Update July 30, 2018. I just realized that it is not needed to put the recovery events on the heap (stupid me). So I took some time to seriously squeeze out most from this approach. You can find the code at the Github page below. It’s 2-3 times faster now. An N = 10,000, m = 3, BA model network takes 0.35ms / outbreak for β = 0.3.
I needed some reasonably fast C code for SIR on networks. Funny enough, I just had C code for a discrete time version, nothing for the standard continuous-time, exponentially-distributed durations of infection. Although there are book chapters written about this that are probably more readable than this post (and accompanied by Python code), I decided to write my own code from scratch* for fun. This post is about some of my minor discoveries during this coding and comments to the code itself (that you can get at Github . . it is fairly well commented and well structured, I think, and should be instructive). Probably all points are discovered before (if not, it is anyway too little to write a paper about).
*Except some old I/O routines & data structures.
What I remember from Kiss et al’s book is that there are two different approaches: the Gillespie algorithm (1. Generate the time to next event. 2. Decide what the next event will be. 3. Go to 1.) and event-driven simulation (1. Pick the next event from a priority queue. 2. Put future, consequential events on the queue. 3. Go to 1.). I decided to go for the latter, using a binary heap for the priority queue. The Gillespie algorithm comes with so much book-keeping overhead that I can’t imagine it being faster? (Or are there tricks that I can’t see?)
Using a binary heap to keep track of what the next event is turned out to be very neat. It is a binary tree of events (either a node getting infected or recovering) such that the event above (the “parent”) happens sooner than a given event, and the event below happens later. As opposed to other partially ordered data structures, it fills index 1 to N in an array. Extracting and inserting events takes a logarithmic time of the size of the heap. There are two functions to restore the partial order of a heap when it has been manipulated—heapify-down for cases when a parent-event might be happen later than its children, or heapify-up when a child event might happen sooner than its parent. Heapify-up is faster (briefly because one child has one parent but one parent has two children). Anyways, here’s the pseudo code for one outbreak (with a Python accent):
initialize all nodes to susceptible get a random source node i insert the infection event of i (at time zero) into the heap while the heap is not empty: i := root of heap (the smallest element) if i is infected: mark i as recovered move the last element of the heap to the root heapify-down from the root else:  mark i infected add an exponential random number to i’s event time heapify-down from i for susceptible neighbors j of i: get a candidate infection time t (exponentially distributed + current time) if t is earlier than i’s recovery time and j’s current infection time: if j is not on the heap: add it to the end of the heap update the infection time and heapify-up from j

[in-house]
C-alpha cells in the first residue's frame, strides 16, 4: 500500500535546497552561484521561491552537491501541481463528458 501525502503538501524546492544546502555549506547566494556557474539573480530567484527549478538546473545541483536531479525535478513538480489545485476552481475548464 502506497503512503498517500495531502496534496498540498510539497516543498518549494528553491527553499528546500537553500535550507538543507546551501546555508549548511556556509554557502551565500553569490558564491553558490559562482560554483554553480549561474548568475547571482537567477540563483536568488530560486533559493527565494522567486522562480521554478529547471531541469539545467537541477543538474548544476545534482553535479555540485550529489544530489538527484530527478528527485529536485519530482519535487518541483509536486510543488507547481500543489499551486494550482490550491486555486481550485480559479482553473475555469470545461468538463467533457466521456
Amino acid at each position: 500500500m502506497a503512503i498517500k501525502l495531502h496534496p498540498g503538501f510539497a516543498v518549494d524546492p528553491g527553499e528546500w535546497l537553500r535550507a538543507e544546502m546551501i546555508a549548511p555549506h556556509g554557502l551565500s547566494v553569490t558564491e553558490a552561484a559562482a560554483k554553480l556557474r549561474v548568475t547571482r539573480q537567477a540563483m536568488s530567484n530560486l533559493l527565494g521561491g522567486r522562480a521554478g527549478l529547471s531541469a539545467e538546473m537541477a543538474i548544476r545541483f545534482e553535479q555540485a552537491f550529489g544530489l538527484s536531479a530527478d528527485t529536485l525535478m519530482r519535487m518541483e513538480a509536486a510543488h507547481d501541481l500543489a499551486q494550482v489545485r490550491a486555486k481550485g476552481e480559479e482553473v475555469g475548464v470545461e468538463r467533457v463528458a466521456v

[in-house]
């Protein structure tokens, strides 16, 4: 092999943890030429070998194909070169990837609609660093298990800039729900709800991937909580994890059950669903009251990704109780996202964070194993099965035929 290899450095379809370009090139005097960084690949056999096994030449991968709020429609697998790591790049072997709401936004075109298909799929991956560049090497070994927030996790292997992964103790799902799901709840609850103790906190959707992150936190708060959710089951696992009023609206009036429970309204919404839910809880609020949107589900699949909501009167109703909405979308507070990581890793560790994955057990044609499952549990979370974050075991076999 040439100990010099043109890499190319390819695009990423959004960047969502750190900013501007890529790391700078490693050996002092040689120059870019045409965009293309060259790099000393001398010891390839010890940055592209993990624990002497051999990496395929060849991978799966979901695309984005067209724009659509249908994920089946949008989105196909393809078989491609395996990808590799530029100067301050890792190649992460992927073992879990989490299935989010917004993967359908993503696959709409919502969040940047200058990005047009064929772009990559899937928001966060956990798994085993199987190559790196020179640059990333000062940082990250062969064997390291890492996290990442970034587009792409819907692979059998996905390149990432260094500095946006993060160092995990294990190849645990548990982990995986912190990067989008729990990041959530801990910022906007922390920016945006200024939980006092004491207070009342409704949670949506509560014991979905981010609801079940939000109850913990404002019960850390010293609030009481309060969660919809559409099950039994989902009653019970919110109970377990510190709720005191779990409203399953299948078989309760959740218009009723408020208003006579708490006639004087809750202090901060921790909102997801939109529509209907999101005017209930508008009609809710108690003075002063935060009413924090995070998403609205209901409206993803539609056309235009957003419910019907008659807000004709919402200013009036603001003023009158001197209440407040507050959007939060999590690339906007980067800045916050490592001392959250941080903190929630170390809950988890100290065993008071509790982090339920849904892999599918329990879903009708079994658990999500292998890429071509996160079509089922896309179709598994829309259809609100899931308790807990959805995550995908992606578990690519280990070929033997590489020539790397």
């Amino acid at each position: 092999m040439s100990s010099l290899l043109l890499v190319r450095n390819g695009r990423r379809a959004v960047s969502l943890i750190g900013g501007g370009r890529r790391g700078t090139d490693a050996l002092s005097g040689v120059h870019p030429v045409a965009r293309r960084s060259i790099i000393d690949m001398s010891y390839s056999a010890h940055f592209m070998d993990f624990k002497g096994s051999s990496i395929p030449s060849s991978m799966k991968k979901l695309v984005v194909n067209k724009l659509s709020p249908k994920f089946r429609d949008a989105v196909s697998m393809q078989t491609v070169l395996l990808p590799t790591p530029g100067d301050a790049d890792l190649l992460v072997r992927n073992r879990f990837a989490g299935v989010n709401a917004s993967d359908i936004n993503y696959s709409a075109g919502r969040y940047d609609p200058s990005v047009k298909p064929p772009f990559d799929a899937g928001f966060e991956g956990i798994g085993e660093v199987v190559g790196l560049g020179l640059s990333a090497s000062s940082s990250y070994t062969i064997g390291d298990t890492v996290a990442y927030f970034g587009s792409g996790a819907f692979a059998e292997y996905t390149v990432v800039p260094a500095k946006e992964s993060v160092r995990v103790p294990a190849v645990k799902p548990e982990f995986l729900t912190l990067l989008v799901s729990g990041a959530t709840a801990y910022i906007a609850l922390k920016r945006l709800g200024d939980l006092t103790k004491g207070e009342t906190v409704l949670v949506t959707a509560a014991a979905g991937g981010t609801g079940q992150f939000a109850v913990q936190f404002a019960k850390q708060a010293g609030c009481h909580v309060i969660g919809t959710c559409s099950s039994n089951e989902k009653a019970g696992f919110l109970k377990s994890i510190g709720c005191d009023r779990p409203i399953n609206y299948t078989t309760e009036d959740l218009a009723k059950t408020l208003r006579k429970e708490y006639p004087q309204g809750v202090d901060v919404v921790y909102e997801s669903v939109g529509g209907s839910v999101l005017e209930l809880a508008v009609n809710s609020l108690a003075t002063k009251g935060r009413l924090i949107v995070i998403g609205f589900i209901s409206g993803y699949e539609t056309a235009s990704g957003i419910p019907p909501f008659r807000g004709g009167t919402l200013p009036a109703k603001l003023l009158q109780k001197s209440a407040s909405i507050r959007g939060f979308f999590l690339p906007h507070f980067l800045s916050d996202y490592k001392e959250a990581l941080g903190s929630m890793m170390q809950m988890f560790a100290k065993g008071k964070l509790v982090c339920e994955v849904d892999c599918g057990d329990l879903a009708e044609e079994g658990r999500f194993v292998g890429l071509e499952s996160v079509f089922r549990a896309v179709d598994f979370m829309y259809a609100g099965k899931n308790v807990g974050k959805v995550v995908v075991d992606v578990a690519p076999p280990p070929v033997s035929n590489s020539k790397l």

i has to be susceptible here, it can’t be in the recovered state
 since this update can only make j’s next event time earlier, we can use heapify-up
I’m too lazy to make a full analysis of the running time. For an infection rate twice the recovery rate it runs 3000 outbreaks / second on the (16000+ node) Brazilian prostitution data (the naïve projection of the original temporal network to a static graph) on my old iMac.
The greatest joy to code this is of course to conclude it matches theory. I will show tests for 10^7 averages of a graph that, although small, has a very complex behavior with respect to the SIR model and thus is a good test case.
(In general, the most useful graphs for testing are complex enough for as many rare situations as possible to occur, but small enough for signals from inconsistencies not to be drowned out by the rest of the network. Of course, you should (and I did) test different sizes.) For this graph, the expected outbreak size as a function of the infection rate x (assuming unity recovery rate) is exactly:
The expression for the extinction time is much hairier:
(How to calculate these expressions is the topic of this paper.) Anyway, they did immediately match perfectly (usually, plotting any consistency check like this sends me into another round of debugging):
All in all, a fun coding project (and quick—about 2 hr of primary coding and 3 hr of debugging . . no profiling or fine tuning). Now let’s see if I can get some science done with it 😛
Without thinking too deeply, it might be not so straightforward to modify this code to the SIS model. It could be that one event changes many other events in the heap, which would make an event-based approach slow. In general, SIS is a much nastier model to study (computationally) than SIR. Both because it can virtually run forever, and that the fact that generations of the disease becomes mixed up prevents many simplifications (e.g. when calculating probabilities of infection trees).
Finally, the title of this post is of course a wink to FFTW (Fastest Fourier Transform in the West). I’m not sure this is the fastest code publicly available, but it shouldn’t be too far from it?